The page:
Russian weather satellite fails to enter orbit after launch

A Russian Soyuz 2.1b rocket carrying the Meteor M satellite and additional 18 small satellites, lifts off from the launch pad at the new Vostochny cosmodrome outside the city of Tsiolkovsky, about 200 kilometers (125 miles) from the city of Blagoveshchensk in the far eastern Amur region, Russia, Tuesday, Nov. 28, 2017. (AP Photo/Dmitri Lovetsky)

A Russian weather satellite and nearly 20 micro-satellites from various nations failed to enter their designated orbits Tuesday following the launch from Russia's new cosmodrome, another blow to the nation's space program

VOSTOCHNY LAUNCH PAD, Russia — A Russian weather satellite and nearly 20 micro-satellites from various nations failed to enter their designated orbits Tuesday following the launch from Russia's new cosmodrome, another blow to the nation's space program.

Russia's Roscosmos space agency said it has failed to establish communications with the Meteor M 2-1 satellite that was launched atop a Soyuz-2 booster rocket Tuesday from Russia's new Vostochny launch pad in the Far East. The agency says it's trying to determine what happened.

Russian news agencies reported the likely cause was the failure of the booster's final stage, the Fregat, possibly caused by a software flaw.

The booster also carried 18 micro satellites built in Canada, Germany, Japan, Norway, Russia, Sweden and the United States.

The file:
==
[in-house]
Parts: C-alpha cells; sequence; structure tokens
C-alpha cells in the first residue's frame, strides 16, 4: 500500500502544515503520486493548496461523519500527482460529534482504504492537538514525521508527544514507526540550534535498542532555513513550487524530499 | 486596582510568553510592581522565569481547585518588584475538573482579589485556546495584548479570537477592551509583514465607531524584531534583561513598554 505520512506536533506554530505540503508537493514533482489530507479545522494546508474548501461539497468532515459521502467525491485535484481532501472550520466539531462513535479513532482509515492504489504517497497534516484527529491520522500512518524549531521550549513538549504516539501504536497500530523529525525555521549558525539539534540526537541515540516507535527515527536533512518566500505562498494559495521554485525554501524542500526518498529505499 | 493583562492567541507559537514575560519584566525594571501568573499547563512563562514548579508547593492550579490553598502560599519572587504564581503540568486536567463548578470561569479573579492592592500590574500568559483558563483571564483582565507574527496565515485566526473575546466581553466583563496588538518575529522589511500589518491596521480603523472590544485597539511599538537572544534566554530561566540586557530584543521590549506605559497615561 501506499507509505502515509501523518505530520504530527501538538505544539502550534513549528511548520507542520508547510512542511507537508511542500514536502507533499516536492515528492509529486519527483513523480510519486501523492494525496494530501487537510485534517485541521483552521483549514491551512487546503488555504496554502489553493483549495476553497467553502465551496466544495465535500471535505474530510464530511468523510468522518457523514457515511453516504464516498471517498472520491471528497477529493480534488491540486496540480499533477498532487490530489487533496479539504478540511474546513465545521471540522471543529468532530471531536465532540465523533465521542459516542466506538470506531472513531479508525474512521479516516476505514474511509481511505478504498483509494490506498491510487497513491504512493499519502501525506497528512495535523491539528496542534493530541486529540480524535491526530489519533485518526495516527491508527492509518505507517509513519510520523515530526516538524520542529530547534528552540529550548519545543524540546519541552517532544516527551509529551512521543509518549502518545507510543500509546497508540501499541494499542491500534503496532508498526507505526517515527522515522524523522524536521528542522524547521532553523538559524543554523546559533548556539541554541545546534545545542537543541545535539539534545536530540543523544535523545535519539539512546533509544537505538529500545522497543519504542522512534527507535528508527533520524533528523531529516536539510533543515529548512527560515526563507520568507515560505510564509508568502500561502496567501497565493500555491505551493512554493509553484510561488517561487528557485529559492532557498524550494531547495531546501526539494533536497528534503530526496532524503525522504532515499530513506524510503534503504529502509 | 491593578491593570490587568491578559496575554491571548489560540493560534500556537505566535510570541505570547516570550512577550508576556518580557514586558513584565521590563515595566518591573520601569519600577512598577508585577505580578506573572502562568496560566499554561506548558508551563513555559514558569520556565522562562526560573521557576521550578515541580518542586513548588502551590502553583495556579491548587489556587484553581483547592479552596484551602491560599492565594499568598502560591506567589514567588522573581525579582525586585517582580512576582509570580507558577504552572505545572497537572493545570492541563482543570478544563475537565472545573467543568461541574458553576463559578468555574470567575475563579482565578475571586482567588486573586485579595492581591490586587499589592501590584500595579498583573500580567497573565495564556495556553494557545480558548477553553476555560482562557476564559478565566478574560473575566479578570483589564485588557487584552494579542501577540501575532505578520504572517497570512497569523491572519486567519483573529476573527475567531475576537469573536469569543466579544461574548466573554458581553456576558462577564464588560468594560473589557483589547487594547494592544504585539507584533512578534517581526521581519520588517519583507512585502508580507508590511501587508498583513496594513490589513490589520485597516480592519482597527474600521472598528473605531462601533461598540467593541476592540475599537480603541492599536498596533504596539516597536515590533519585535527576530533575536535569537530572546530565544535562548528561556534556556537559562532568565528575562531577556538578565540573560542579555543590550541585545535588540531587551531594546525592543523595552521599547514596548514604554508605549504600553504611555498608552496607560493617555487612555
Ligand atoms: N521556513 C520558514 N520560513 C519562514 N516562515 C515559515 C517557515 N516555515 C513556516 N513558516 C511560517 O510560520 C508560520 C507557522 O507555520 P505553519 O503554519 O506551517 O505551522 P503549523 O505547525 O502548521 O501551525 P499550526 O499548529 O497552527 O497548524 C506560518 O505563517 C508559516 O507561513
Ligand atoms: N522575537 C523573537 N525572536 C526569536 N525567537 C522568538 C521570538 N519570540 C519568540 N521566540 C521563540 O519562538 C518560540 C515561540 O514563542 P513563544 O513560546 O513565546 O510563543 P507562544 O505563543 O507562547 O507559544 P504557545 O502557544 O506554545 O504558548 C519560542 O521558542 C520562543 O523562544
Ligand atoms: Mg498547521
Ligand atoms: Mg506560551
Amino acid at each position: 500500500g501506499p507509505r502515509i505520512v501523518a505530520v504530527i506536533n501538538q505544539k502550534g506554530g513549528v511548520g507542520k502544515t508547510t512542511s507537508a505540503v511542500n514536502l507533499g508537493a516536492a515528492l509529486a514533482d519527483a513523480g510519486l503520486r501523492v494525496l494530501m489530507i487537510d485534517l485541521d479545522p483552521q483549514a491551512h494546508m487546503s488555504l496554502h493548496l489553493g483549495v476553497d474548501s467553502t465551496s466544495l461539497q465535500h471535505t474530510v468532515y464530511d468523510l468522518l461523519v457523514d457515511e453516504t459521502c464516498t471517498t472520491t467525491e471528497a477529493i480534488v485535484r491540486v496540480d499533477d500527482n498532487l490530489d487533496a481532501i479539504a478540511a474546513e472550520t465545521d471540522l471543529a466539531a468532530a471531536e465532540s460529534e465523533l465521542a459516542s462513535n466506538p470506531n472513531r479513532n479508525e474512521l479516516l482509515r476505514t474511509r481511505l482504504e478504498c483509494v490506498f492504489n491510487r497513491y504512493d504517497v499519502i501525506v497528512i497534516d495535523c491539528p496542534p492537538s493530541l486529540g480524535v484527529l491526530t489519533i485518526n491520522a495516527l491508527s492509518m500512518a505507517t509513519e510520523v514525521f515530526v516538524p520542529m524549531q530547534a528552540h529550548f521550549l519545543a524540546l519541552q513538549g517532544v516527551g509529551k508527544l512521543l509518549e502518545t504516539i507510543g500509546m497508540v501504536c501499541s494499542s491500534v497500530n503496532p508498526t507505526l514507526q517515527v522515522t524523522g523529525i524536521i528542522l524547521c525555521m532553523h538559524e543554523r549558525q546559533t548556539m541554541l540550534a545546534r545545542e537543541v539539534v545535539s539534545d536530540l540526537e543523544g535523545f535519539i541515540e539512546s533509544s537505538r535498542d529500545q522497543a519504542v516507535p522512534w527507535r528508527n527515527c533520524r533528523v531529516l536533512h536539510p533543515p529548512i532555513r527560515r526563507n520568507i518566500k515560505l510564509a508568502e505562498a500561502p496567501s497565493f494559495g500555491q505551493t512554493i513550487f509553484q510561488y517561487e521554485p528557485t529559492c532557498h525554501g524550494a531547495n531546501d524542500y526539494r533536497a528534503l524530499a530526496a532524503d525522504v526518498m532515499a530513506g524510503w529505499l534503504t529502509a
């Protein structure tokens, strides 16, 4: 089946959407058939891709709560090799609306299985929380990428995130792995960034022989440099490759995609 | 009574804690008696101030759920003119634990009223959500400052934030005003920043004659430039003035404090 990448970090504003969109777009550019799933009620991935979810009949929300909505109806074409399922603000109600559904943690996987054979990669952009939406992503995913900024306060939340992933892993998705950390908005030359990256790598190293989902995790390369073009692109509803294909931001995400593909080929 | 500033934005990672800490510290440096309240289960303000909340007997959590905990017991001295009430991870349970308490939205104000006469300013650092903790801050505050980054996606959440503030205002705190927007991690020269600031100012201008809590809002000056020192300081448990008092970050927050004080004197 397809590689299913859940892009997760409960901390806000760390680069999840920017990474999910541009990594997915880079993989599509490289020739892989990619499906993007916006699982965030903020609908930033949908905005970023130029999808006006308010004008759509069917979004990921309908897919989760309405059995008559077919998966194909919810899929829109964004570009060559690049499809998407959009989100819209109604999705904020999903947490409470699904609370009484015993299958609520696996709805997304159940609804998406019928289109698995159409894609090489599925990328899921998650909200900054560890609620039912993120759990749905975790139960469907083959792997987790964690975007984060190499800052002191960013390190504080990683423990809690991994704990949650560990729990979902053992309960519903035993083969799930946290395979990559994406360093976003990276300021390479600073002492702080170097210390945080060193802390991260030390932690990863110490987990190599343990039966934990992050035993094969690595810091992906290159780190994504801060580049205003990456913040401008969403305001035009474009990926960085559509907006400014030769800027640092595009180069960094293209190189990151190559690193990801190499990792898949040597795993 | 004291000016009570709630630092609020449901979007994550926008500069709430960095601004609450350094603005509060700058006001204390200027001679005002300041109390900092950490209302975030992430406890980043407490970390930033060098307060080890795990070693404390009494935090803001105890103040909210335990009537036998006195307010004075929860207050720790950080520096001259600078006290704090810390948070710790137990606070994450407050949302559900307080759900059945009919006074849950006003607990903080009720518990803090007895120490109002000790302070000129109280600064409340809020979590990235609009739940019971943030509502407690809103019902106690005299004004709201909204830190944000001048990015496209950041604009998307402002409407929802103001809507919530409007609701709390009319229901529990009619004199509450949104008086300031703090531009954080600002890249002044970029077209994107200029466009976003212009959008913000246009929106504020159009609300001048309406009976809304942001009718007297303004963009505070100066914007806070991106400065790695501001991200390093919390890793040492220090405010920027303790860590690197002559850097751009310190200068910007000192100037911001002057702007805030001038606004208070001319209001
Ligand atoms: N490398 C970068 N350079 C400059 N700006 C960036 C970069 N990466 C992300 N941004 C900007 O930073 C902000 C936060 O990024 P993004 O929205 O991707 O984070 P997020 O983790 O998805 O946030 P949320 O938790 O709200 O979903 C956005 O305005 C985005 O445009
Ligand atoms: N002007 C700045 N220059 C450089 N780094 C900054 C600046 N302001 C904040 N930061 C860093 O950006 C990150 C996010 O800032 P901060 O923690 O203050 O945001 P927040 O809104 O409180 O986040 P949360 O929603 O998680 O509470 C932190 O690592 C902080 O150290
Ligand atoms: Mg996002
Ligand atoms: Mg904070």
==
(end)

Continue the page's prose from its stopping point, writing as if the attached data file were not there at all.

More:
It wasn't immediately clear if the Meteor and other satellites fell into the ocean or were stranded in low orbit.

The glitch follows other failed launches in recent years that tarnished the reputation of Russian space industries. Some of the glitches were traced to manufacturing flaws.

Asked about the failed launch, President Vladimir Putin's spokesman Dmitry Peskov refrained from immediate comment, saying that the Kremlin was expecting space officials' report on the situation.

The failed launch is the second since the Vostochny cosmodrome made its debut in April 2016.

Russia spent billions of dollars to build the new launch pad as a possible alternative to the Baikonur cosmodrome in Kazakhstan that Moscow has leased from its former Soviet neighbor.

Some observers have disputed the feasibility of the expensive new facility, given the fact that Russia plans to continue using Baikonur for most of its launches. Construction work at Vostochny has been dogged by scandals involving protests by unpaid workers and the arrests of officials accused of embezzlement.

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Vladimir Isachenkov in Moscow contributed to this report.

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